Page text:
Give Trans Kids Privacy and Affirmation
All of us are real people who engage with other real people’s real concerns as they come up. Our interactions aren’t scripted. We can respond specifically to whatever’s going on. Life’s better that way. I wrote about this a while back in a long essay, “How to Reduce Your Anxiety Over the Idea of Trans Kids.”
As I explained there: We can be aware of people’s gender without trying to manage it. Especially when we’re thinking of a real child’s gender but we’re not in a position of responsibility for them, imagining we can control their gender is a way of fruitlessly negotiating our own role in their lives, and we’re ultimately saying more about what we think of ourselves. Similarly, when we don’t have any observations about any particular child, we shouldn’t try to control their gender. We would be trying to control an archetypal Transgender Child, and again that says more about who we believe we are than about the fantasy trans child we’re imagining.
In other words, if this is your child to care for, you’ll have real discussions about whatever real issues they face, connected with the reality of who they are. You may lessen your anxiety about your idea of a trans child if you just deal directly with whatever the reality is. Whereas, if you have no authority over anything whatsoever in the child’s life — including when they do not even exist except in your imagination — it is unlikely that you need to chime in about how to control their transness. All the same, no need to be anxious about them.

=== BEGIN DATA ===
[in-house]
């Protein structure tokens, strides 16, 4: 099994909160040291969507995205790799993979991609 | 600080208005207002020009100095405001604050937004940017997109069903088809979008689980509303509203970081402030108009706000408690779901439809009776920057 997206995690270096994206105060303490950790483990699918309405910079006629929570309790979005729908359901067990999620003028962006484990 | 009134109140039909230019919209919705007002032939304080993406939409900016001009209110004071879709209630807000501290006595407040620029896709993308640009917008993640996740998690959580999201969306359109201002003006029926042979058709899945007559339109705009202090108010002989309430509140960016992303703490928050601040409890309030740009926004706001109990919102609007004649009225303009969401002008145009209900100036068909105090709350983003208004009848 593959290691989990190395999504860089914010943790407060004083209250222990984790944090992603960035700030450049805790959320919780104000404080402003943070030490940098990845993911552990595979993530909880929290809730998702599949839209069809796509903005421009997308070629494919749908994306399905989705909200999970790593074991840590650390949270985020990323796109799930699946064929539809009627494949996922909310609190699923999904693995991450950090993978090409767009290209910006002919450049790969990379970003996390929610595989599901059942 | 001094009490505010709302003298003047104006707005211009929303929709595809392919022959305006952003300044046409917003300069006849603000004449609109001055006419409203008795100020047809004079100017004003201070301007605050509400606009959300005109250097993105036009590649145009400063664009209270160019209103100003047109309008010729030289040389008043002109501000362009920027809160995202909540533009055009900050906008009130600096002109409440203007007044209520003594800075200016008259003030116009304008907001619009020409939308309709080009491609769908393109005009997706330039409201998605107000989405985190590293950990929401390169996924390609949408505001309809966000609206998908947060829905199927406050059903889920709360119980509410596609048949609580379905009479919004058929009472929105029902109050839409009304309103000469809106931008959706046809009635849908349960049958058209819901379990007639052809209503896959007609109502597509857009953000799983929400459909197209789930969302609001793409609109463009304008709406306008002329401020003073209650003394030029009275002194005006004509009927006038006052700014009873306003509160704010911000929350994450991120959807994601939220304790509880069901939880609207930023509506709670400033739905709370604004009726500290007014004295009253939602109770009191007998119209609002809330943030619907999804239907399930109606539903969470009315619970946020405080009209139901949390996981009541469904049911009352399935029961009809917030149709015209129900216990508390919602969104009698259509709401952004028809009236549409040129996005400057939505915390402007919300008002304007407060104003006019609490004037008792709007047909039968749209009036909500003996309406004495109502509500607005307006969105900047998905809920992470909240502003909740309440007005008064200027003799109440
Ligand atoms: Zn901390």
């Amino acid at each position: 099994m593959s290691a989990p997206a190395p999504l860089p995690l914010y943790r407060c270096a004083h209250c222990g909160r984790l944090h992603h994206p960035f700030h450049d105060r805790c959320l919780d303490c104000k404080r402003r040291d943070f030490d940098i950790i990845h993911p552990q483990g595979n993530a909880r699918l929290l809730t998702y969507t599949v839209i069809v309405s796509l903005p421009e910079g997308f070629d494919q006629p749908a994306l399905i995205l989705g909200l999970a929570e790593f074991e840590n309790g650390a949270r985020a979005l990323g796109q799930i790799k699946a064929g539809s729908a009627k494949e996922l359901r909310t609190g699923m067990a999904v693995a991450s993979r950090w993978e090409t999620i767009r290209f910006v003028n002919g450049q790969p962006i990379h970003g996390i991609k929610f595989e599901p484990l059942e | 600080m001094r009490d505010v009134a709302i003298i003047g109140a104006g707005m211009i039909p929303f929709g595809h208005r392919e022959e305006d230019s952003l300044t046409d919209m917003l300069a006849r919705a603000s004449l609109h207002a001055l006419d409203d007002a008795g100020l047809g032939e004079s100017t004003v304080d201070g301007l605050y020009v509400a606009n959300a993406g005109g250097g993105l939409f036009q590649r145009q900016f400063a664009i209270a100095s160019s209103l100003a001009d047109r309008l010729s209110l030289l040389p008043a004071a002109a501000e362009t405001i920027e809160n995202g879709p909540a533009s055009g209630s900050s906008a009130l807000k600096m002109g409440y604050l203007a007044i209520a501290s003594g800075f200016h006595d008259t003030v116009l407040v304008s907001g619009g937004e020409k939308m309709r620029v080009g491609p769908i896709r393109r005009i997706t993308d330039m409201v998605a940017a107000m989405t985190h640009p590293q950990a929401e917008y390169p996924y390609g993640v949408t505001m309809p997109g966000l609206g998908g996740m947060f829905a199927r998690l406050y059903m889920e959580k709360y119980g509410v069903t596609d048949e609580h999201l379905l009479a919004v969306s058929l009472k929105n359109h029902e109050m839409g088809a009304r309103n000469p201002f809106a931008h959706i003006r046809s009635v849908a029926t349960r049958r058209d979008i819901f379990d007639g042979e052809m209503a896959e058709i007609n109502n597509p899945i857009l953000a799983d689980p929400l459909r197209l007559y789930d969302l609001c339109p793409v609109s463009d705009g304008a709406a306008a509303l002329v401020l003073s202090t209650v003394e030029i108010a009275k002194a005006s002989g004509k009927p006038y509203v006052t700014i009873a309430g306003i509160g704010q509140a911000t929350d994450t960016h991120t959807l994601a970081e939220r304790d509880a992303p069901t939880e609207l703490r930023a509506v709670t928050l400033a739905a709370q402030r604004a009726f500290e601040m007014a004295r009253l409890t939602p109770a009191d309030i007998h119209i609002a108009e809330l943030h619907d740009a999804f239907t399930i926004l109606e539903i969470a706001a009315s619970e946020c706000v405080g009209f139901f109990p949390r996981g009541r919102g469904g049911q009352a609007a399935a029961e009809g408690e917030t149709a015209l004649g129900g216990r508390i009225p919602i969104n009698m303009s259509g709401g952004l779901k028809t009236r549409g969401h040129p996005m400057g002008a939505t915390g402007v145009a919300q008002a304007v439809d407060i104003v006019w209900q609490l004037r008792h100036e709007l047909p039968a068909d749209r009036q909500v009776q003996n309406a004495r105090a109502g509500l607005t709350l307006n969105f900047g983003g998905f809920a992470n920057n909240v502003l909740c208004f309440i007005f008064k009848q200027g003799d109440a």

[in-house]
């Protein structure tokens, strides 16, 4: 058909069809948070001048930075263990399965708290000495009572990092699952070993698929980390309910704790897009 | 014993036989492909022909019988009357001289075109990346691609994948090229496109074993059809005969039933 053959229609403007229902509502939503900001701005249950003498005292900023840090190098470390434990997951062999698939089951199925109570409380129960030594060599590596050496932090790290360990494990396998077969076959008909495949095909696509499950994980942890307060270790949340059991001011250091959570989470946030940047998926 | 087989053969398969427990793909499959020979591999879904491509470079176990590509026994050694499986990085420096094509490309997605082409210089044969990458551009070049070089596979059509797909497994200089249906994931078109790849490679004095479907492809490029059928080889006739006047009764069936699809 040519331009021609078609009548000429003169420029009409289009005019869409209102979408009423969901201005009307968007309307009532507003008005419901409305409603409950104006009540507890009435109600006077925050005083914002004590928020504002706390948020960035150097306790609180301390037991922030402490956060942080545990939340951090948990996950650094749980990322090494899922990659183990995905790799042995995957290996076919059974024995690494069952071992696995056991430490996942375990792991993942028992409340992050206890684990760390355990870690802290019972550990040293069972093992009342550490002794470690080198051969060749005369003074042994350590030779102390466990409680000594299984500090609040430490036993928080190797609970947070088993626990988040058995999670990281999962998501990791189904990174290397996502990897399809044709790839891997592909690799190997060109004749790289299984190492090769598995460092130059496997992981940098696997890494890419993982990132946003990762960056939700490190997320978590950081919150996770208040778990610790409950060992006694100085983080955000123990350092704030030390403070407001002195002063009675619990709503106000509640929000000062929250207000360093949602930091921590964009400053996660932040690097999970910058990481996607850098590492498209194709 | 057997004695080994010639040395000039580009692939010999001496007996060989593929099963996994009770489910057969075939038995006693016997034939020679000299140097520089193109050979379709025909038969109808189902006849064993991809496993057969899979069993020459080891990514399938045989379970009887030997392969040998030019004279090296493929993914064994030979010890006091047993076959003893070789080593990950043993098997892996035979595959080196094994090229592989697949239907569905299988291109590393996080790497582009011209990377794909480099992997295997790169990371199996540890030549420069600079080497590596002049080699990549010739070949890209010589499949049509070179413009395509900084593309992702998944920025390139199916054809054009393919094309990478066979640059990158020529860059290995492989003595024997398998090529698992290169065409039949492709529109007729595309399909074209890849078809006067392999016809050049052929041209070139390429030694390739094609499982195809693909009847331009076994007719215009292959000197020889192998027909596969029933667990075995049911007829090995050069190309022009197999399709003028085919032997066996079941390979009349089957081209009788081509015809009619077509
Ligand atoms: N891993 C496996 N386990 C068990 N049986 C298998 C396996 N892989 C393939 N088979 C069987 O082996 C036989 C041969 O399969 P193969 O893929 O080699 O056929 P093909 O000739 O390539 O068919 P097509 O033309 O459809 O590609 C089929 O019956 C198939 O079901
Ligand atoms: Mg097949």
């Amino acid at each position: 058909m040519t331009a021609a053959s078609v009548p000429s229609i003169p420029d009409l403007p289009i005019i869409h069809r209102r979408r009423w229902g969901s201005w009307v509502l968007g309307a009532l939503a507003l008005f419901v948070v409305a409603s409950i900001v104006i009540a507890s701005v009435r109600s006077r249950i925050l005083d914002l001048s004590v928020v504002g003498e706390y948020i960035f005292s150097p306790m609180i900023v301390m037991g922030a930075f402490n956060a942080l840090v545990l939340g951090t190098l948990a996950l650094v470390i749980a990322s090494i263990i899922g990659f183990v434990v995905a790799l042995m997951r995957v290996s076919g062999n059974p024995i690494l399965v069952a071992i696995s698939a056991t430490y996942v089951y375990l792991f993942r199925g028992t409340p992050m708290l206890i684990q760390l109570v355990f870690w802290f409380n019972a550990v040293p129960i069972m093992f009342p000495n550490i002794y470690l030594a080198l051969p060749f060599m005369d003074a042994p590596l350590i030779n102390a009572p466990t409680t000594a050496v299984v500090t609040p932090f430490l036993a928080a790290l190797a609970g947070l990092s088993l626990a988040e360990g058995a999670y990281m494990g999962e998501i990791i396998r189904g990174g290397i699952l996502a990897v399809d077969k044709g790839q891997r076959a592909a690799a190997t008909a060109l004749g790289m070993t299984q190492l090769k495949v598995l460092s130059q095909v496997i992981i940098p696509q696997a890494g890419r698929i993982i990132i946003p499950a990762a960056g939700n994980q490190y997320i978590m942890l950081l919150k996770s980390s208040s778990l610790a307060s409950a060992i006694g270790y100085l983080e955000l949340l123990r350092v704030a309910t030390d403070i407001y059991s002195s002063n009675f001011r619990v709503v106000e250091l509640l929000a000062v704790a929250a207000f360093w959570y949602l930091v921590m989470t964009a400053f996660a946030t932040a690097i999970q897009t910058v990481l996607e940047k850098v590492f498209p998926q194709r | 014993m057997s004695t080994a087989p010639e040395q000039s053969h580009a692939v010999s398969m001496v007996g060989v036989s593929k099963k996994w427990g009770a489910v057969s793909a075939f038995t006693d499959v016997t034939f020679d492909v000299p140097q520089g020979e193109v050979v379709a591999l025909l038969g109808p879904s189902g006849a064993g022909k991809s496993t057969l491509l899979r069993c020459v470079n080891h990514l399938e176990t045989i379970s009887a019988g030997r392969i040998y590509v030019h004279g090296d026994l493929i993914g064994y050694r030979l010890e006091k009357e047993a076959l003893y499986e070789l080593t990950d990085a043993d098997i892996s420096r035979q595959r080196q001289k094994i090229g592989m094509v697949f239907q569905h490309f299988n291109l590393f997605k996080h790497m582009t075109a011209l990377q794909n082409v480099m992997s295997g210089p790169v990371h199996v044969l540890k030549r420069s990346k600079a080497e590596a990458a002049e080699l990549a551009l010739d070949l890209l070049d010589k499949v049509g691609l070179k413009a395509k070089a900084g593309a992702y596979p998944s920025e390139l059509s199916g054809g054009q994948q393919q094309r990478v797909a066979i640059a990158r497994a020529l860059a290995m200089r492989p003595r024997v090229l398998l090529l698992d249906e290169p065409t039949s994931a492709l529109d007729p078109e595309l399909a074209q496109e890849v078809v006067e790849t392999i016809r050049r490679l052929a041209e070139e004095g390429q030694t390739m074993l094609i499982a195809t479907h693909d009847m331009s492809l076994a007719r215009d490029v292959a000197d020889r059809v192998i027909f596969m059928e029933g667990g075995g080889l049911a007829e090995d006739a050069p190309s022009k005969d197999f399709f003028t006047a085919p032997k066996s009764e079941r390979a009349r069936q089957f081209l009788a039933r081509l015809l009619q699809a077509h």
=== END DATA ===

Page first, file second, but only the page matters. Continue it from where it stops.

Don’t Be Anxious About Trans Kids: 2 More Permutations
Last week, the California state Assembly passed two bills that are now headed to the governor’s desk. One would seal the petitions of minors who request to legally change their name and gender, meaning the public can’t ever see that the person made this request, so the person (as a child and future adult) will be better able to keep their gender history private if they wish. The other would affect child custody and visitation cases for separating or divorcing parents by requiring the judge to consider parents’ attitudes toward their child’s gender.